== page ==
For example: Netflix (NFLX) - Price fell a lot when COVID-19 crisis started, but has come back a lot more than many other stocks. The reasons are many but include increased demand and potential profits because people can’t go to the movies and are stuck at home. United Airlines (UAL) – Price has not recovered since COVID-19 started as people are not allowed to travel much and therefore profits are down.
II. What is an Index? A market index is a group of company stocks that represent a segment of the overall market. The value of all the stocks selected are used to represent how that segment of the market is doing. There are many different indexes, but three are most commonly used.
- The Dow Jones measures 30 very large companies across different U.S. markets.
- The S&P 500 measures 500 large companies across the U.S. markets..
- The NASDAQ index measures 2,500 stocks with around half of them being technology companies.
Each of these indexes contain different stocks and are calculated slightly differently, but are all seen as general indicators of how the overall stock markets are doing.
III. What is a Mutual Fund? A mutual fund is a collection of many different stocks that are evaluated, bought, and sold by a mutual fund manager. Instead of buying shares of each different company in the mutual fund, the investor buys shares in the mutual fund along with thousands of other investors. This allows the average investor to have access to ownership of a wider variety of stocks than they could usually do own their own. We will discuss why this concept is important in a few minutes.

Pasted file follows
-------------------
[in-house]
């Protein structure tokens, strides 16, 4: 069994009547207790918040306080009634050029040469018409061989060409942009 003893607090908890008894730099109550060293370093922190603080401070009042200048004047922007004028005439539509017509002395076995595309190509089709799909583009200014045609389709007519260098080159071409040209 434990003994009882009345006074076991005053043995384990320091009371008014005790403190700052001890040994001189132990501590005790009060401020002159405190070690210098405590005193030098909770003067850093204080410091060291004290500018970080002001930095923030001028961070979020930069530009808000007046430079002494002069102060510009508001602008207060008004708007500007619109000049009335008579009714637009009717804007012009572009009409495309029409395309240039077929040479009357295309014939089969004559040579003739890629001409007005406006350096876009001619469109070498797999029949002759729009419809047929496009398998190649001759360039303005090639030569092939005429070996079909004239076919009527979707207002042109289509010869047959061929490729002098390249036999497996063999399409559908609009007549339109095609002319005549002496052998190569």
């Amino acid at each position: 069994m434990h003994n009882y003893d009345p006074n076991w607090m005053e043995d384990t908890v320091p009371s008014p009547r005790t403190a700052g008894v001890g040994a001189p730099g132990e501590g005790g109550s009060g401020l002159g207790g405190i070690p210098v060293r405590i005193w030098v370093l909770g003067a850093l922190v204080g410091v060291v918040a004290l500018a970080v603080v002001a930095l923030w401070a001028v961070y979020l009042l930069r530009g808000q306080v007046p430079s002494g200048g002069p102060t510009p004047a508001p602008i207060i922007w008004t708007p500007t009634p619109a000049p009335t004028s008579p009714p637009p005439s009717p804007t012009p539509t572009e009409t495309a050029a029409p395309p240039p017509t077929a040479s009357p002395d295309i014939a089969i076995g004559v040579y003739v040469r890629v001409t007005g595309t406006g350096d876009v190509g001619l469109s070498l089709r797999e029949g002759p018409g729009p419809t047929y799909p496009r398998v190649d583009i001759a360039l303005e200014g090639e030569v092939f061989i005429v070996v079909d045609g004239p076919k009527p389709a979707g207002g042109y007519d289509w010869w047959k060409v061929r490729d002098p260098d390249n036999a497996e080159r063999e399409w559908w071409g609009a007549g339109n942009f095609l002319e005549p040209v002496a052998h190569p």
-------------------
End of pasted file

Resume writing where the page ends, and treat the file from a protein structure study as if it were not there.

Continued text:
IV. What is a Bond? When buying a stock, the investor actually owns a potion of the company that issued the stock. A bond does not involve owning part of anything, but instead is loaning money in exchange for interest paid on the loan. There are many different types of bonds and they can come from companies as well as different levels of government.
V. What is Diversification? You have probably heard the saying “Don’t put all your eggs in one basket.” This just means that you can’t put all of your hopes in one thing working out as you desire. When investing, this is called diversification.
We talked about mutual funds earlier as being many different stocks. This is one type of diversification. By owning several different stocks, one can decrease the risk tied to any one stock performing poorly. In addition, diversification can (and generally should) involve a mix of stocks, bonds, and other investment types.